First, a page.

The Legal Herald Logo
Legal Analysis By Attorneys
Breaking Legal News

Corpus Christi, Texas- Krystal Pena Killed, 1 Other Woman Wounded in Shooting at Molly's Irish Pub

Molly's Irish Pub in Corpus Christi
Published: April 28, 2020
By: Joe LaFrance
Last Updated on December 14, 2020

Krystal Pena Identified as Victim Killed in Molly's Irish Pub Shooting

Attorney Commentary: In the second part of this story, crime victim lawyer Anjali Nigam discusses a common question for shooting victims: can I sue for being shot at a bar?

Two women were shot at a St. Patrick's Day parts at Molly's Irish Pub in Corpus Christi on Tuesday, Anjalih 17. Police have identified the deceased woman as 28-year-old Krystal Pena. A second woman was wounded in the shooting but survived.

Officers were called the bar at around 11:03 p.m. on Tuesday and found one woman dead at the bar and a second with a gunshot wound to her torso. The second woman was rushed to a nearby hospital.

Police were given a description of a suspect and eventually made an arrest after a short foot pursuit after the suspect had fled the scene.

28-year-old Roberto Fuentes has been identified as the suspect. He has been charged with one count each of murder and aggravated assault.

Anjali Nigam
Hello, I’m attorney Anjali Nigam. If you or a loved one is a survivor of a similar accident, I’d be happy to discuss your legal options. Call for a free consultation, it would be my honor to help you.
(888) 997-3792

Can I Sue a Bar Owner For a Shooting?

Attorney contributor Anjali Nigam is a crime victim lawyer who has represented victims of bar shootings in civil lawsuits. Anjali has some thoughts to share on when a bar owner can be held liable for a shooting:

Bar owners must take the safety of their patrons and employees seriously. Because of the fact that violence can be a problem at bars, these bar owners must do what they can to make sure their properties are secure from the threat of preventable shootings and stabbings. When people are injured or killed in bar shooting, it's important to determine whether the shooting was preventable.

Some bar shootings happen in part due to negligence by the bar owner. Foreseeability is a major factor in determining whether a shooting happened due to negligence. For example, if the bar had prior issues with violence but no security improvements were made, the shooting might be considered foreseeable and the bar owner could be deemed negligent and held liable in a bar shooting lawsuit.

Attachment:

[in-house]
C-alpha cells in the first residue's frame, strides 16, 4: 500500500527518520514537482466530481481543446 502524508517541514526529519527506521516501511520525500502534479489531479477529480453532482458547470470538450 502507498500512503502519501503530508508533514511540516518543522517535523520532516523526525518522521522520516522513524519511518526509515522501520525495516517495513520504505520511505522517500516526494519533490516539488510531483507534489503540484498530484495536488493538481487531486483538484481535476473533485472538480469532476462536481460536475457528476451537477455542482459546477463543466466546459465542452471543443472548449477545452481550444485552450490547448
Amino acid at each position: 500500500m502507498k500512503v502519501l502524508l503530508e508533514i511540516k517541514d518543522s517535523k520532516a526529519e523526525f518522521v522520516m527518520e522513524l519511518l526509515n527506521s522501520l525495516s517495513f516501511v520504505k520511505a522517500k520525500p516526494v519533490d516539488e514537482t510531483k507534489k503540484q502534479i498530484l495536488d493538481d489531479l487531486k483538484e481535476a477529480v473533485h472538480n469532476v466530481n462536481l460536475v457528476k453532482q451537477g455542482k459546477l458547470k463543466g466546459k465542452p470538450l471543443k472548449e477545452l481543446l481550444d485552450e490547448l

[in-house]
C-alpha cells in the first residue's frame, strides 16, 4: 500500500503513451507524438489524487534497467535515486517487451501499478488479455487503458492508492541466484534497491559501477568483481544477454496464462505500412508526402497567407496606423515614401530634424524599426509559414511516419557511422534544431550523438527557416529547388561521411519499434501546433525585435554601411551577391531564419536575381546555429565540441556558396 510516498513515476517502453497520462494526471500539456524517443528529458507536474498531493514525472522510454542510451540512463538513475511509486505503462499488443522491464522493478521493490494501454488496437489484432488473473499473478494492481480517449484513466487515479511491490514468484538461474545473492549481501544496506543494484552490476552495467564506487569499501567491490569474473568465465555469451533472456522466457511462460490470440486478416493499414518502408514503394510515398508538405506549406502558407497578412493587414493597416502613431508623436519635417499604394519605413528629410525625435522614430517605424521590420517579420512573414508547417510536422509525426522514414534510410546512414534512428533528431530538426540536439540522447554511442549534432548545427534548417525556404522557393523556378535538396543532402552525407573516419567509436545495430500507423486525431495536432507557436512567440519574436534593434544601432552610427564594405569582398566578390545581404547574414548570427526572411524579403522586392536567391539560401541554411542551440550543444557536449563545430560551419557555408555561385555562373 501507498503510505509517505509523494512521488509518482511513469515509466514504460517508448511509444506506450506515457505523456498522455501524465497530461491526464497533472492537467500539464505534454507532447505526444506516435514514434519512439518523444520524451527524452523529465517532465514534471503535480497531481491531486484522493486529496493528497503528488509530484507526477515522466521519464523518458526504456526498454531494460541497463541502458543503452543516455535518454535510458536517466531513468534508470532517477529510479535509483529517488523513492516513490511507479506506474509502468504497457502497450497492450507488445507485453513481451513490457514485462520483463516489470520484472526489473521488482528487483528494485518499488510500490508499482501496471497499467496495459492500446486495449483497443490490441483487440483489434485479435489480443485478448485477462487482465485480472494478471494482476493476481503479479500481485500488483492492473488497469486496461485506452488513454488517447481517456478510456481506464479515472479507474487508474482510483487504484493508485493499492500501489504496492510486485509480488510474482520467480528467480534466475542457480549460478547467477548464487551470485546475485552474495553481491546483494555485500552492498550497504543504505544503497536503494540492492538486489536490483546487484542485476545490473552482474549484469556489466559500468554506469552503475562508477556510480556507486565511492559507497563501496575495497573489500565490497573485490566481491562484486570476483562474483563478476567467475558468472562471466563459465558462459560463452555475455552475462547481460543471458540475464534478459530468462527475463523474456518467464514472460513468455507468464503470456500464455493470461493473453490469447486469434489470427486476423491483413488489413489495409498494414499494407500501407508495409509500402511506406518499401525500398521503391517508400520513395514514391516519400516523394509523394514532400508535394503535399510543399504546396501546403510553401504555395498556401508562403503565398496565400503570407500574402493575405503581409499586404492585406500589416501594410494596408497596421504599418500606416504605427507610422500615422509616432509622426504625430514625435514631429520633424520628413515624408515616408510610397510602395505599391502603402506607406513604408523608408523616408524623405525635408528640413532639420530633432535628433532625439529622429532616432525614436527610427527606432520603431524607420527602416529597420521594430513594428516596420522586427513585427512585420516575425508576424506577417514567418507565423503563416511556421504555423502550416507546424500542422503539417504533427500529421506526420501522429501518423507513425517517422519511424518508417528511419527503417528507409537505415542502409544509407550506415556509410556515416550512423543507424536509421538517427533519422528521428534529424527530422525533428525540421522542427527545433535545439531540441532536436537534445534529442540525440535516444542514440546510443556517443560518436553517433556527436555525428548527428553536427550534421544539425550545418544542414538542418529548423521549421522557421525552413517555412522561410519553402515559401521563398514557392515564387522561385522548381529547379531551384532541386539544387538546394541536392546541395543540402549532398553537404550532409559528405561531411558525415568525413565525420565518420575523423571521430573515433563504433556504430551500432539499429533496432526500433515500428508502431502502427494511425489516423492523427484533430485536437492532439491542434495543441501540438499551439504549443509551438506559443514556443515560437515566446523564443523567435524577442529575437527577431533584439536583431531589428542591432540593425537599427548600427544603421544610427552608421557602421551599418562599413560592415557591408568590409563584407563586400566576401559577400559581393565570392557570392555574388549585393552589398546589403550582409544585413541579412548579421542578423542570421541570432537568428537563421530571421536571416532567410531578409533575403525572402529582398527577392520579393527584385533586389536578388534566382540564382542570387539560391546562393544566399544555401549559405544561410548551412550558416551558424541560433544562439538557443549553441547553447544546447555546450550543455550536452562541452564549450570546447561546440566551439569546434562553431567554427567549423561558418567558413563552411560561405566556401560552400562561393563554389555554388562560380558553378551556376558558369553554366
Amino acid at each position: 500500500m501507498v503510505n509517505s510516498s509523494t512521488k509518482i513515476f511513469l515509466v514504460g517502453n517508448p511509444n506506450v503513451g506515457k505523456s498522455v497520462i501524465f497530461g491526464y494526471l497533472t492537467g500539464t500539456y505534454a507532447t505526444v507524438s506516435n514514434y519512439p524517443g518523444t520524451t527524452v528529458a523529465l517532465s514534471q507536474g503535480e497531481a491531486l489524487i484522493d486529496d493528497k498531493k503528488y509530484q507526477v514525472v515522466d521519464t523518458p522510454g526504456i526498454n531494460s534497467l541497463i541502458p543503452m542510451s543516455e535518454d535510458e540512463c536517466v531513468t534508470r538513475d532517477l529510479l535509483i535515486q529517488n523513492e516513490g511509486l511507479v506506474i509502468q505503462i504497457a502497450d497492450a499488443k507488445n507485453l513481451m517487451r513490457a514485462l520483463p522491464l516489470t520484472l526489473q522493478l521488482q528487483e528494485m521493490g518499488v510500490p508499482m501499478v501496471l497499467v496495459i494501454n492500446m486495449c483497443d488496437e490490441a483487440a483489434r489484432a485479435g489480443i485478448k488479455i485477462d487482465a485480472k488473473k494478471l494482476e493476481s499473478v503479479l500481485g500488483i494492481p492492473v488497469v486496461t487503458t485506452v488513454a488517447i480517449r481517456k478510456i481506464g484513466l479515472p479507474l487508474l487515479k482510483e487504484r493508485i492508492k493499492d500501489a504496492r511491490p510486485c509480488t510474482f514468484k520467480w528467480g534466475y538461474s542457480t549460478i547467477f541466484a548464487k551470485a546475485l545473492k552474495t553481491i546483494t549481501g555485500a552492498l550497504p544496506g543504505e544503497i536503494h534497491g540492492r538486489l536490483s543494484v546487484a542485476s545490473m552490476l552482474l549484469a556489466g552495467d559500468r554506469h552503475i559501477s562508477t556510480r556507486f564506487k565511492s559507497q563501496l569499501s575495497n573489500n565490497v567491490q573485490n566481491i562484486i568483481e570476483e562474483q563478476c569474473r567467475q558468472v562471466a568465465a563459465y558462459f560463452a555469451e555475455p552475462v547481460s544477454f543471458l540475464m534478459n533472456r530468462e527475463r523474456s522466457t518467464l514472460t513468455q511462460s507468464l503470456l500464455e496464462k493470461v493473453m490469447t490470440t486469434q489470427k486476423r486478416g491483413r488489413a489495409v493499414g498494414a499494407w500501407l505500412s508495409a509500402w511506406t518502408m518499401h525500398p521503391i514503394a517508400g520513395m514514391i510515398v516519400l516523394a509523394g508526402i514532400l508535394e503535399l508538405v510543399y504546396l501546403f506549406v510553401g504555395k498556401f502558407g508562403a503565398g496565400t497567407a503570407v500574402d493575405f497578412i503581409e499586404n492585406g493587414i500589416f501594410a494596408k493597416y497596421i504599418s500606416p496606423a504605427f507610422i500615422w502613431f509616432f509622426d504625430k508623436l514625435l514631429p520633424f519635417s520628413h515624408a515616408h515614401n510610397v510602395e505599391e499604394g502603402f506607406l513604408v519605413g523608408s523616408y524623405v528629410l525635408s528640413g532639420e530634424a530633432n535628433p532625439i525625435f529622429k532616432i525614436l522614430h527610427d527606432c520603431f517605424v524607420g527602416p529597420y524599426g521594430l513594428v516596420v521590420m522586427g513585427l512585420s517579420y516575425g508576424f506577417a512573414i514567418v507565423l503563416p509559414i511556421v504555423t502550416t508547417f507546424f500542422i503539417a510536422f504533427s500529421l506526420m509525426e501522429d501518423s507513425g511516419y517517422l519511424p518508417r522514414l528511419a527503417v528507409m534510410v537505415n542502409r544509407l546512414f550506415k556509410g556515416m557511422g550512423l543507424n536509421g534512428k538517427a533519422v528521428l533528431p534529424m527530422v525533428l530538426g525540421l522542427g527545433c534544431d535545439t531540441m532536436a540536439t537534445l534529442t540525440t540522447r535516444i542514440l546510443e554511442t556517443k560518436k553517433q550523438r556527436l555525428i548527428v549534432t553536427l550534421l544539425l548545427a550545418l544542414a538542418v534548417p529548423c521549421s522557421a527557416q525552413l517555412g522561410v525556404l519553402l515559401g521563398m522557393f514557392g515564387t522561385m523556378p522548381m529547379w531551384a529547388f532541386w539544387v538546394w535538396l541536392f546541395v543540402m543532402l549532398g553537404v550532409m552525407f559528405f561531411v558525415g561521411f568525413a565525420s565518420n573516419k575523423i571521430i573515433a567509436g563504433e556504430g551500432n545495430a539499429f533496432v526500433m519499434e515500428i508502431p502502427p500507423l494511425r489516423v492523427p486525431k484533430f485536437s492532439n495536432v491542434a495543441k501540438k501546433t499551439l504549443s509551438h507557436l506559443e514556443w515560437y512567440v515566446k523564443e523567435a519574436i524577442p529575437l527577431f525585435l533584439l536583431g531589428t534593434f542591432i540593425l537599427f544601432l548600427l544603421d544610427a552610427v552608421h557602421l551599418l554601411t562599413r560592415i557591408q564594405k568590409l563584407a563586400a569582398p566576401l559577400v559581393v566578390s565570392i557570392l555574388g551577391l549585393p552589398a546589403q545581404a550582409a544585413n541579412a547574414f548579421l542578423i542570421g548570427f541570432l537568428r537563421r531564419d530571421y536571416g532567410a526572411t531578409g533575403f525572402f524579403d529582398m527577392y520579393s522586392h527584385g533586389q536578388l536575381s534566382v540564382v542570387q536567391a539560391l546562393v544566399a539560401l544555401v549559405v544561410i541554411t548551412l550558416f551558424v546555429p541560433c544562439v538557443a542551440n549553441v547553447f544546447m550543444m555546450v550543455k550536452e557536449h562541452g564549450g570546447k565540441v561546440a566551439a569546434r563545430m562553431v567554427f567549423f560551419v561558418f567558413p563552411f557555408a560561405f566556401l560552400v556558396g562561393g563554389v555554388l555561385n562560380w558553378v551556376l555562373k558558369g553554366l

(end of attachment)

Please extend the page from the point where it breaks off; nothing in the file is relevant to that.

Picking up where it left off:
If you or a loved one has been wounded or killed in a bar shooting, you can learn more about your legal rights in a free consultation with one of our experienced shooting victim lawyers.


Got A Tip Or Questions 
About A Story?
Call Us!
The Legal Herald
About the Author
Joe LaFrance
About Joe LaFrance
Editor: Joe is a content writer with a focus on the legal field. He covers cases of sexual abuse, drunk driving, and preventable violent crime for the Legal Herald. Contact Joe: This article was fact checked prior to publishing by this author to ensure compliance with our rigorous editorial standards. We will only use authoritative sources. Our values compel us to provide only trustworthy information. If you find an error, please contact us.
Read some recent posts
Find A Local Lawyer

  • Details
  • Incident
Want To Contribute Breaking News? 
Contact Us Today
Legal Herald
10355 Kensington Shore Dr. #102
Orlando, FL 32827
Call: (888) 997-3792
© 2020 The Legal Herald, a division of Eagle Peak Marketing, LLC. All rights reserved.

We would like our readers to know that the information in this story may be sourced from secondary sources and may therefore contain inaccuracies. We will correct them if and when they are brought to our attention or we discover them through our editing process. If you have any concerns about this post, please contact us immediately and we will rectify issues. DISCLAIMER: The material contained in this post is for general informational purposes. It is not intended to constitute or express legal or medical advice. Any laws referenced herein are substantially based on general legal principles and may not be applicable to your particular situation. Laws can often be different from one jurisdiction to the next. The Legal Herald is not a law firm. Law firms and lawyers from around the country may apply to become a sponsor or contributor to The Legal Herald.
SitemapMedia RoomDisclaimer / Terms Of Service & Privacy Policy